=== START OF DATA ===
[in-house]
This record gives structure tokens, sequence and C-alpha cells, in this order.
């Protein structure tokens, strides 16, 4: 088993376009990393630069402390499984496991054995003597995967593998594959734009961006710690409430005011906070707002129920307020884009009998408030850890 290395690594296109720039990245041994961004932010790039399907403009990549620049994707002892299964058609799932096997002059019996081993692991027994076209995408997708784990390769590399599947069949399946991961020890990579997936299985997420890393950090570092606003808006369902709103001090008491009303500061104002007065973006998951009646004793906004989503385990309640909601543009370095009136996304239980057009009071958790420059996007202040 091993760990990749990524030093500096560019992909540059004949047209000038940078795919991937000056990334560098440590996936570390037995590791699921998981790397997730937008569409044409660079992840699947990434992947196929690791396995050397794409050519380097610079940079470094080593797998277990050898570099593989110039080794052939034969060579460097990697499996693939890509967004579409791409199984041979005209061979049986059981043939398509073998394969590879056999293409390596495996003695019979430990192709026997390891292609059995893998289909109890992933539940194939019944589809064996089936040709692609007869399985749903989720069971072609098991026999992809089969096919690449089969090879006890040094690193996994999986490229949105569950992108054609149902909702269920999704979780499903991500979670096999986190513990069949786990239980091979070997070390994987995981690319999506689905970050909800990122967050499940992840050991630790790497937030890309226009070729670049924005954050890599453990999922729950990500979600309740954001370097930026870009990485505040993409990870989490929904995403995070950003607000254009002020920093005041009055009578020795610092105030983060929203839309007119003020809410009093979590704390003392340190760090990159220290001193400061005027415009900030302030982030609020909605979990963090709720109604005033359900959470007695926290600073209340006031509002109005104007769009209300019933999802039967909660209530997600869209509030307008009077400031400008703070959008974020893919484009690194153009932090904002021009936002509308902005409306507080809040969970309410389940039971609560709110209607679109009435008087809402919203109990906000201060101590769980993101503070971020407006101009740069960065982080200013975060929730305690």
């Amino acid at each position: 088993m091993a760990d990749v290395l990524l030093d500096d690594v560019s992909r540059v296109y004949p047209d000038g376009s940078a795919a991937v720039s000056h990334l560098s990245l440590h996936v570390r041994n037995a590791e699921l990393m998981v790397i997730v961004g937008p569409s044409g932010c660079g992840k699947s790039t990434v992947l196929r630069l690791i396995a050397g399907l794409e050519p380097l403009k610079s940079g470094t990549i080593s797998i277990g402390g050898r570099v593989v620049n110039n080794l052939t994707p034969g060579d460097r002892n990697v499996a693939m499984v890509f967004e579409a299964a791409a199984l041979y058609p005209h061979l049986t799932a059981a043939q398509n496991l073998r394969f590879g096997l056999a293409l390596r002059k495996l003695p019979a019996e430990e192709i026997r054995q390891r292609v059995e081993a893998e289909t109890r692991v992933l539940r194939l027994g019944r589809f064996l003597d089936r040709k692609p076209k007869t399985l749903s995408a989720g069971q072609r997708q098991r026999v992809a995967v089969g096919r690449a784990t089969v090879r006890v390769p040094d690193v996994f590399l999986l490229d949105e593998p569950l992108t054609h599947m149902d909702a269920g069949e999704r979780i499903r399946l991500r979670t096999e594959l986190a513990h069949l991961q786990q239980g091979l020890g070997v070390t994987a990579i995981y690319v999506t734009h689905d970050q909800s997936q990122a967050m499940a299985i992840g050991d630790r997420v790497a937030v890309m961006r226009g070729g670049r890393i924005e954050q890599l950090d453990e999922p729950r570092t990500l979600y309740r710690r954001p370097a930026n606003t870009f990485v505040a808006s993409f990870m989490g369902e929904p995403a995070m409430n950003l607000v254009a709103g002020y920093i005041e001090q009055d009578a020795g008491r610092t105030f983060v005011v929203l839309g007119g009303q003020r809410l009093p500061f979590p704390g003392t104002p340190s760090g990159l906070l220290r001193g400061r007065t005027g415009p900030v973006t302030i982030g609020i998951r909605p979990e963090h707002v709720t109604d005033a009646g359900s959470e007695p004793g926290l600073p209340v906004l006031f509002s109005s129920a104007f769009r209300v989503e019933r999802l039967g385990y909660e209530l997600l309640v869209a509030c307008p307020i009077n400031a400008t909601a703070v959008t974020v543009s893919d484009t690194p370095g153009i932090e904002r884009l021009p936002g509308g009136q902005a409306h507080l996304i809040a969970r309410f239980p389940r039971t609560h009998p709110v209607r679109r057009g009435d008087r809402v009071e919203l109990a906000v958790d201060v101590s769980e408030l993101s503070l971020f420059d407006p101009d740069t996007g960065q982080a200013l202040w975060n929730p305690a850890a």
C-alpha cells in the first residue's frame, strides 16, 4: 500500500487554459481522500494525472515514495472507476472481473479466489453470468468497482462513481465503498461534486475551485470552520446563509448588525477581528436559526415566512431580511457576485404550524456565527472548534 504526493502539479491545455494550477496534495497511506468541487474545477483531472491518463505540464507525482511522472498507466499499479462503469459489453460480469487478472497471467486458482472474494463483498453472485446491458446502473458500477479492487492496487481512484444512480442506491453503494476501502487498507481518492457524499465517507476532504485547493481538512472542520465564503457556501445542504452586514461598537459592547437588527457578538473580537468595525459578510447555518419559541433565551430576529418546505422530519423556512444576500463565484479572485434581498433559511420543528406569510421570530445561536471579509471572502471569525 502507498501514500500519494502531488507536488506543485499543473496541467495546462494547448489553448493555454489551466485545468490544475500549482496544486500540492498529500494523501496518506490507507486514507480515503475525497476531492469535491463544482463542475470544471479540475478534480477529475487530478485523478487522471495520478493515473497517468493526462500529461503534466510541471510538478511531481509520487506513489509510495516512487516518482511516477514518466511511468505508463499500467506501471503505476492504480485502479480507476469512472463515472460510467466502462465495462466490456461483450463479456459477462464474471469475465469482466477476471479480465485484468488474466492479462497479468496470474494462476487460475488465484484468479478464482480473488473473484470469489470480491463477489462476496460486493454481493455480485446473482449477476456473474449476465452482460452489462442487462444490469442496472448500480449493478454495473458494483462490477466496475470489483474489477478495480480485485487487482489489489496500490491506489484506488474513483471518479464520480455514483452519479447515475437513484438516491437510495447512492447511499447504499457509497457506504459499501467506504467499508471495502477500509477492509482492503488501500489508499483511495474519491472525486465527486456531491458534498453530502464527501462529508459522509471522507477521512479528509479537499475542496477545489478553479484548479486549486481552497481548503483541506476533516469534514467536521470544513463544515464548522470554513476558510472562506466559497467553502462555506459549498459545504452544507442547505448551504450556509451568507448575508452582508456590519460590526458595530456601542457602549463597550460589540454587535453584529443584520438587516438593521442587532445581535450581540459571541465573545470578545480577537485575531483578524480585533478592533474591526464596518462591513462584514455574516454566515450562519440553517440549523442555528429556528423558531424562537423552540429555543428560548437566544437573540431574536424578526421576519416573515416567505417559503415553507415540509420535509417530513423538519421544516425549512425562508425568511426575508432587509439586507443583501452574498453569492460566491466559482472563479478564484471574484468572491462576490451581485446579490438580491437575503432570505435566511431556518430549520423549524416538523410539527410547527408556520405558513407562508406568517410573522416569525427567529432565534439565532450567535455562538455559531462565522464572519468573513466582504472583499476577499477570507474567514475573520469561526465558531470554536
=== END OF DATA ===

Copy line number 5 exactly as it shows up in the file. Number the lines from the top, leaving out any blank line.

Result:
C-alpha cells in the first residue's frame, strides 16, 4: 500500500487554459481522500494525472515514495472507476472481473479466489453470468468497482462513481465503498461534486475551485470552520446563509448588525477581528436559526415566512431580511457576485404550524456565527472548534 504526493502539479491545455494550477496534495497511506468541487474545477483531472491518463505540464507525482511522472498507466499499479462503469459489453460480469487478472497471467486458482472474494463483498453472485446491458446502473458500477479492487492496487481512484444512480442506491453503494476501502487498507481518492457524499465517507476532504485547493481538512472542520465564503457556501445542504452586514461598537459592547437588527457578538473580537468595525459578510447555518419559541433565551430576529418546505422530519423556512444576500463565484479572485434581498433559511420543528406569510421570530445561536471579509471572502471569525 502507498501514500500519494502531488507536488506543485499543473496541467495546462494547448489553448493555454489551466485545468490544475500549482496544486500540492498529500494523501496518506490507507486514507480515503475525497476531492469535491463544482463542475470544471479540475478534480477529475487530478485523478487522471495520478493515473497517468493526462500529461503534466510541471510538478511531481509520487506513489509510495516512487516518482511516477514518466511511468505508463499500467506501471503505476492504480485502479480507476469512472463515472460510467466502462465495462466490456461483450463479456459477462464474471469475465469482466477476471479480465485484468488474466492479462497479468496470474494462476487460475488465484484468479478464482480473488473473484470469489470480491463477489462476496460486493454481493455480485446473482449477476456473474449476465452482460452489462442487462444490469442496472448500480449493478454495473458494483462490477466496475470489483474489477478495480480485485487487482489489489496500490491506489484506488474513483471518479464520480455514483452519479447515475437513484438516491437510495447512492447511499447504499457509497457506504459499501467506504467499508471495502477500509477492509482492503488501500489508499483511495474519491472525486465527486456531491458534498453530502464527501462529508459522509471522507477521512479528509479537499475542496477545489478553479484548479486549486481552497481548503483541506476533516469534514467536521470544513463544515464548522470554513476558510472562506466559497467553502462555506459549498459545504452544507442547505448551504450556509451568507448575508452582508456590519460590526458595530456601542457602549463597550460589540454587535453584529443584520438587516438593521442587532445581535450581540459571541465573545470578545480577537485575531483578524480585533478592533474591526464596518462591513462584514455574516454566515450562519440553517440549523442555528429556528423558531424562537423552540429555543428560548437566544437573540431574536424578526421576519416573515416567505417559503415553507415540509420535509417530513423538519421544516425549512425562508425568511426575508432587509439586507443583501452574498453569492460566491466559482472563479478564484471574484468572491462576490451581485446579490438580491437575503432570505435566511431556518430549520423549524416538523410539527410547527408556520405558513407562508406568517410573522416569525427567529432565534439565532450567535455562538455559531462565522464572519468573513466582504472583499476577499477570507474567514475573520469561526465558531470554536